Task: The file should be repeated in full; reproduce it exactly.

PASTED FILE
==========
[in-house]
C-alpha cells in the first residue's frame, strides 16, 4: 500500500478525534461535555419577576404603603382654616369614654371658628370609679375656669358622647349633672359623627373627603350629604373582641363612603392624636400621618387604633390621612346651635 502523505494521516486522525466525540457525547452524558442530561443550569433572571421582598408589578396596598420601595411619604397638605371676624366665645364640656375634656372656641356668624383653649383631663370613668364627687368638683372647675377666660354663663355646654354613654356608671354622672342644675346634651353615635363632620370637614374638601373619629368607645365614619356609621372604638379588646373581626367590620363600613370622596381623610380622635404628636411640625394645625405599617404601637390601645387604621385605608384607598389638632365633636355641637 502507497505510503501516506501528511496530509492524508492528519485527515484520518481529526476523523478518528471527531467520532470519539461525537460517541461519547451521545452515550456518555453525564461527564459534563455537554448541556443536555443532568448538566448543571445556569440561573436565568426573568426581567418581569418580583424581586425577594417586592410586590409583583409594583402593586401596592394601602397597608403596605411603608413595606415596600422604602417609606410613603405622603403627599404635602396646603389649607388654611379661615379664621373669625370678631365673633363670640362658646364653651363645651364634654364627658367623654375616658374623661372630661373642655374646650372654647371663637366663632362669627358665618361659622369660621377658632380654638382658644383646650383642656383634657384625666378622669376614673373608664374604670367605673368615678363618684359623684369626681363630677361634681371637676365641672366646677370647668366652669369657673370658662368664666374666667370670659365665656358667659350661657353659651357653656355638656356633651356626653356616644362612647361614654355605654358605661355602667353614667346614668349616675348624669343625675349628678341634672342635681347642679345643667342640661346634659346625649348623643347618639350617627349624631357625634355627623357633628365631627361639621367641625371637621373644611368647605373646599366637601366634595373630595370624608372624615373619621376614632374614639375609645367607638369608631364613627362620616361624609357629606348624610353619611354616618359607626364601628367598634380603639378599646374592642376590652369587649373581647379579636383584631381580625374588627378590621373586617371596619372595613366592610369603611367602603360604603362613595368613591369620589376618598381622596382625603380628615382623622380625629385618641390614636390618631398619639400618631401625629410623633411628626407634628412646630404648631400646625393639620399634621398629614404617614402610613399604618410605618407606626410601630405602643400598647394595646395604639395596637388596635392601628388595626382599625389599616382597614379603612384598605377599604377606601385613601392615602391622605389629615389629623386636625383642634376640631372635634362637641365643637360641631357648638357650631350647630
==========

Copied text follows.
[in-house]
C-alpha cells in the first residue's frame, strides 16, 4: 500500500478525534461535555419577576404603603382654616369614654371658628370609679375656669358622647349633672359623627373627603350629604373582641363612603392624636400621618387604633390621612346651635 502523505494521516486522525466525540457525547452524558442530561443550569433572571421582598408589578396596598420601595411619604397638605371676624366665645364640656375634656372656641356668624383653649383631663370613668364627687368638683372647675377666660354663663355646654354613654356608671354622672342644675346634651353615635363632620370637614374638601373619629368607645365614619356609621372604638379588646373581626367590620363600613370622596381623610380622635404628636411640625394645625405599617404601637390601645387604621385605608384607598389638632365633636355641637 502507497505510503501516506501528511496530509492524508492528519485527515484520518481529526476523523478518528471527531467520532470519539461525537460517541461519547451521545452515550456518555453525564461527564459534563455537554448541556443536555443532568448538566448543571445556569440561573436565568426573568426581567418581569418580583424581586425577594417586592410586590409583583409594583402593586401596592394601602397597608403596605411603608413595606415596600422604602417609606410613603405622603403627599404635602396646603389649607388654611379661615379664621373669625370678631365673633363670640362658646364653651363645651364634654364627658367623654375616658374623661372630661373642655374646650372654647371663637366663632362669627358665618361659622369660621377658632380654638382658644383646650383642656383634657384625666378622669376614673373608664374604670367605673368615678363618684359623684369626681363630677361634681371637676365641672366646677370647668366652669369657673370658662368664666374666667370670659365665656358667659350661657353659651357653656355638656356633651356626653356616644362612647361614654355605654358605661355602667353614667346614668349616675348624669343625675349628678341634672342635681347642679345643667342640661346634659346625649348623643347618639350617627349624631357625634355627623357633628365631627361639621367641625371637621373644611368647605373646599366637601366634595373630595370624608372624615373619621376614632374614639375609645367607638369608631364613627362620616361624609357629606348624610353619611354616618359607626364601628367598634380603639378599646374592642376590652369587649373581647379579636383584631381580625374588627378590621373586617371596619372595613366592610369603611367602603360604603362613595368613591369620589376618598381622596382625603380628615382623622380625629385618641390614636390618631398619639400618631401625629410623633411628626407634628412646630404648631400646625393639620399634621398629614404617614402610613399604618410605618407606626410601630405602643400598647394595646395604639395596637388596635392601628388595626382599625389599616382597614379603612384598605377599604377606601385613601392615602391622605389629615389629623386636625383642634376640631372635634362637641365643637360641631357648638357650631350647630